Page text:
Concern #8: CannaVEST (OTCQB:CANV)
CANV filed a press release today that you can read here. This follows a similar press release by MJNA cited above but seems to suggest that there may be some sort of conflict:
On June 18, 2013, Medical Marijuana, Inc. (MJNA) issued a press release reporting events and other information related to Phytosphere Systems. Medical Marijuana, Inc. purported to jointly announce with Phytosphere Systems the expansion of hemp production capability. As previously reported by CannaVest Corp. in its Form 8-K/A filed on February 13, 2013, on January 29, 2013 CannaVest Corp. acquired certain assets of Phytosphere Systems, LLC, including all vendor and supplier contracts for the securing of raw hemp product, as well as all Internet domain names and an exclusive license to use the name Phytosphere Systems for the purpose of developing and commercializing, buying, selling, marketing and promoting hemp-based products.
CannaVest Corp., through its Phytosphere Systems operations, supplies raw hemp product to Medical Marijuana, Inc. and its related companies. The company is in discussions with Medical Marijuana, Inc. to enter into formal supply and distribution agreements that will allow Medical Marijuana, Inc. and its related companies to secure raw hemp product at pricing discounts to be determined from current market values, and allow certain of those companies distribution rights for finished products owned by CannaVest Corp. No such agreements are currently in place, although the company expects they will be completed in the near future.
It's disturbing that the companies still have no supply and distribution agreements after four months. Worse, CANV appears to be chiding MJNA for using the PhytoSPHERE name and for issuing the press release instead of them. I have been very cynical about this transaction and will share my concern. CANV was funded last November with just $350K (borrowed). This worked out to $0.05 per share. The deal with MJNA will result in approximately 7mm shares being issued to MJNA in total by the end of the year, about 50% of the company. CEO Mona, through Roen Ventures (which has been linked to Michael LLamas, the former CEO), has lent money to CANV and is highest in the capital structure. The company can also apparently issue shares (a very high authorized share-count). My fear is that MJNA could end up with worthless stock as Mona, who has very little invested in the equity, could achieve a "takeunder". Maybe I am too speculative here
Where Is It Headed?
If you find valuing MJNA difficult, you aren't alone. My guess is that most people can't and don't. It's easier to say "it's going to $1" or "it's going to zero". My own rationale is derived a lot differently than how I typically might value a company, as I tend to focus on companies that have real revenue, real earnings, and real book value. With MJNA, there are so many things one must contemplate:
- How many shares should we assume?
- What sales, earnings and cashflow are possible?
- What's the value of the CannaVEST stock?
If we don't know the number of shares, we don't know the value of a share. My underlying assumption is that the company is worth about $50mm, which works out to a little over $.05 per share assuming no further dilution (bad assumption). This is arbitrary, to say the least, as it represents a very large premium to the company's current operating model metrics. Fellow Seeking Alpha contributor Ashraf Eassa could very well be right in his call for $0.02 to $0.05. The current book value per share is about $0.03 ($28.5mm on 936mm shares), so this provides little comfort. Worse, only $1.5mm is cash. Almost half is CannaVEST stock. What's interesting here is that the PhytoSPHERE deal should leave MJNA with about 7mm shares that are currently trading at $12. I use trading loosely, as the shares don't really trade. While there would be taxes to pay, even so, the CANV holdings, on paper, represent a large amount of the current value. I expect CANV to plunge over time and wouldn't want to incorporate much value for the shares that MJNA holds. Many of the other assets are very difficult to liquidate, like the capitalized R&D at CanChew Biotechnologies.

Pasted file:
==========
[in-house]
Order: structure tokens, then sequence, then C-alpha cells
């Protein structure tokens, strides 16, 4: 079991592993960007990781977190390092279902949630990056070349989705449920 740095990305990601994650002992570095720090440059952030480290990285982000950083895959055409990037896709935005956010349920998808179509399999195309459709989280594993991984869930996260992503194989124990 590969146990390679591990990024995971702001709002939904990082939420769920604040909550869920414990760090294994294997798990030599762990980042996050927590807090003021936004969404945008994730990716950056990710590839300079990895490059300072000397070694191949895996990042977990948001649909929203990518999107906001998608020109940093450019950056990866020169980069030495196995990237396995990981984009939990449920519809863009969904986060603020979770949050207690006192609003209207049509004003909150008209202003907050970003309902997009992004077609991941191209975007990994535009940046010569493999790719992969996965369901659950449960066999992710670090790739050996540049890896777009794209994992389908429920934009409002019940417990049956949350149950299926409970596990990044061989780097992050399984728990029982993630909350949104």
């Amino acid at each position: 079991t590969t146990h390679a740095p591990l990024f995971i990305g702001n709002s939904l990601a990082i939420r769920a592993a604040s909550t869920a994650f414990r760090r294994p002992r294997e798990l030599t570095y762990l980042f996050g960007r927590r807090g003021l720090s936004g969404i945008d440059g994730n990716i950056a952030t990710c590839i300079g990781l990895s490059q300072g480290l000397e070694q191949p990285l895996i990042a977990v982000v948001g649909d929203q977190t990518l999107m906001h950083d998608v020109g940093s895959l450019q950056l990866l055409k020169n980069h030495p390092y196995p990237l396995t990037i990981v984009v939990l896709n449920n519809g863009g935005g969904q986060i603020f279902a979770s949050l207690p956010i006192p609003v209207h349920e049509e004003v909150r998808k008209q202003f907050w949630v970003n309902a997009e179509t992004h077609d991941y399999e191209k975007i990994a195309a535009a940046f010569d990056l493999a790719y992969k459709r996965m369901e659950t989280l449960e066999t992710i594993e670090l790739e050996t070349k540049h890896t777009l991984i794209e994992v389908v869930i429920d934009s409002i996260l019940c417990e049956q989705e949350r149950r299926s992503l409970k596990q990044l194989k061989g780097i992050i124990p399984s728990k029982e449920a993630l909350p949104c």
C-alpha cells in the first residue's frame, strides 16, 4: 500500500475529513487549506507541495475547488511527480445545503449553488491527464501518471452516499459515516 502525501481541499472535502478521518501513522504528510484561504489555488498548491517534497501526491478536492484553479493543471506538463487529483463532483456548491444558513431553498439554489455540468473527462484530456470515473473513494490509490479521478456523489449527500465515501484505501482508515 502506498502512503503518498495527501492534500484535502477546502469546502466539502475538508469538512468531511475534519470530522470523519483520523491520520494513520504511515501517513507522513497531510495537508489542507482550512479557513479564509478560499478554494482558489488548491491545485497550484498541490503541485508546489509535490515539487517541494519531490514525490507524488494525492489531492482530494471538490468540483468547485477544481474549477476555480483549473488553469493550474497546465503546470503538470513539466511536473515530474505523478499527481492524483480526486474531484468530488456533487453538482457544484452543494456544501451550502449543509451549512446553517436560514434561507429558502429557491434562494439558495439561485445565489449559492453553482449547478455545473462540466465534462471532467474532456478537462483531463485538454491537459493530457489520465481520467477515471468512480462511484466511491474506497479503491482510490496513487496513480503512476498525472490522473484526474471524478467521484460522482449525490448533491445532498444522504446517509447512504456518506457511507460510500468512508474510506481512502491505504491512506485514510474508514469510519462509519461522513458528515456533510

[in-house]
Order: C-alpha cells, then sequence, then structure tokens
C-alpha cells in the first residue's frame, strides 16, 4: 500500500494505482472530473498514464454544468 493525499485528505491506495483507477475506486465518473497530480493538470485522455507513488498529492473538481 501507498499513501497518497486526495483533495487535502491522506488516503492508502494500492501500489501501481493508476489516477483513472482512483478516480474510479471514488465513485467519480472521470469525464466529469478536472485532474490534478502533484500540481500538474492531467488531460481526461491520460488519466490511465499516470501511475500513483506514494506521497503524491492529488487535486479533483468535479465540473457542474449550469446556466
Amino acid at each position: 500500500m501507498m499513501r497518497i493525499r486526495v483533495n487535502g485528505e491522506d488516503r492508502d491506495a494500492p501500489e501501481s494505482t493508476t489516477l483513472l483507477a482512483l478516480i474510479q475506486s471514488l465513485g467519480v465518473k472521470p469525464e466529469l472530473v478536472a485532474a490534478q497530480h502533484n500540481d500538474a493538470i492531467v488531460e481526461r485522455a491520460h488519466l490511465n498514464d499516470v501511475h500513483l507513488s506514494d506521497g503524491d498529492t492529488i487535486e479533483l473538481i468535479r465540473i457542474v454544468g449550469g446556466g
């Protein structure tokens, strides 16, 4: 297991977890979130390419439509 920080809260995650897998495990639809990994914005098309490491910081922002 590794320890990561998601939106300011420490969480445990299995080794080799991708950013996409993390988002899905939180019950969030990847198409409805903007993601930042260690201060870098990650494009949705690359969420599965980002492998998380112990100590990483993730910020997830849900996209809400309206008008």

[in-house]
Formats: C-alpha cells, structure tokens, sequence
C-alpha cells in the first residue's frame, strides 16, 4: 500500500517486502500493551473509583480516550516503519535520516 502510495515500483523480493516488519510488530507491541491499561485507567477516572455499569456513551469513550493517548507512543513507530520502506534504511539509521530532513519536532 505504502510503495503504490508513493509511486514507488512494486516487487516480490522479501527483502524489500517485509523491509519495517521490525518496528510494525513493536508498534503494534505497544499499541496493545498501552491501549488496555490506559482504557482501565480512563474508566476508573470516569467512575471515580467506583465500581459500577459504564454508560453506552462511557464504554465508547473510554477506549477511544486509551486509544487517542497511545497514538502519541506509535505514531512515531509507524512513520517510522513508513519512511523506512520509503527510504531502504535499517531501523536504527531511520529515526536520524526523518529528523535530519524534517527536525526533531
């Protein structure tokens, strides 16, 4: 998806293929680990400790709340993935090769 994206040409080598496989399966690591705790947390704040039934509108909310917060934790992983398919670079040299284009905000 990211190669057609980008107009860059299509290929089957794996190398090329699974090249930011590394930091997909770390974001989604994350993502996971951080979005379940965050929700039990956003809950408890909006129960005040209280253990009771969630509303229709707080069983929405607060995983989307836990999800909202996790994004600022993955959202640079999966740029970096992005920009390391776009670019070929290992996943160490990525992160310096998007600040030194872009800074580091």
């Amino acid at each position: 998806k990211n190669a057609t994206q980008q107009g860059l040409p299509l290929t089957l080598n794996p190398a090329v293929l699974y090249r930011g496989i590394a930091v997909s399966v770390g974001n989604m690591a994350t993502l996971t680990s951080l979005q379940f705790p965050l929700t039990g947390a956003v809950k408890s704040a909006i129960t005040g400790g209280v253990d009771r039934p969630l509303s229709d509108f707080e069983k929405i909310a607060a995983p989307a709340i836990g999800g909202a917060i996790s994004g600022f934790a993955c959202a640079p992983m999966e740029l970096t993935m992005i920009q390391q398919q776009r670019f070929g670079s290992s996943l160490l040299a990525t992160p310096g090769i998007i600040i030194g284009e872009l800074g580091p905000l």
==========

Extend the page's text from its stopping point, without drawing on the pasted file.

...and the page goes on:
Looking at the technicals, there is nothing magical about $0.10, just like there was nothing magical about $0.25 or anything in between. A year ago, the stock bottomed below $0.03, and there are lots more shares outstanding today. Bulls have called for a "short squeeze", but the short-interest plunged, down to just 610K shares as of 5/31 compared to a peak near 9.3mm at the end of February. 40K investors sounded scary, while 40K disillusioned holders sounds like trouble. More sellers? Besides the company itself, which is no stranger to selling, shares issued a year ago to pay for CanChew Biotechnologies were subject to a one-year lock-up that has expired (I base this on an interview I heard with Mr. Keber).
I think it's too early to change to get positive on the name despite the large price decline. The fundamentals are questionable and the stock is in a downtrend with lots of supply and little reason for demand. The valuation isn't cheap enough. I had hoped that the move towards transparency suggested in the 4/30 press release and the earnings report might lead to some questions being answered soon, but they have not. Until we see director and management appointments, stay away. It probably won't happen until after the accounting is restated for 2012 and perhaps earlier, as I expect, and the capital structure is clarified.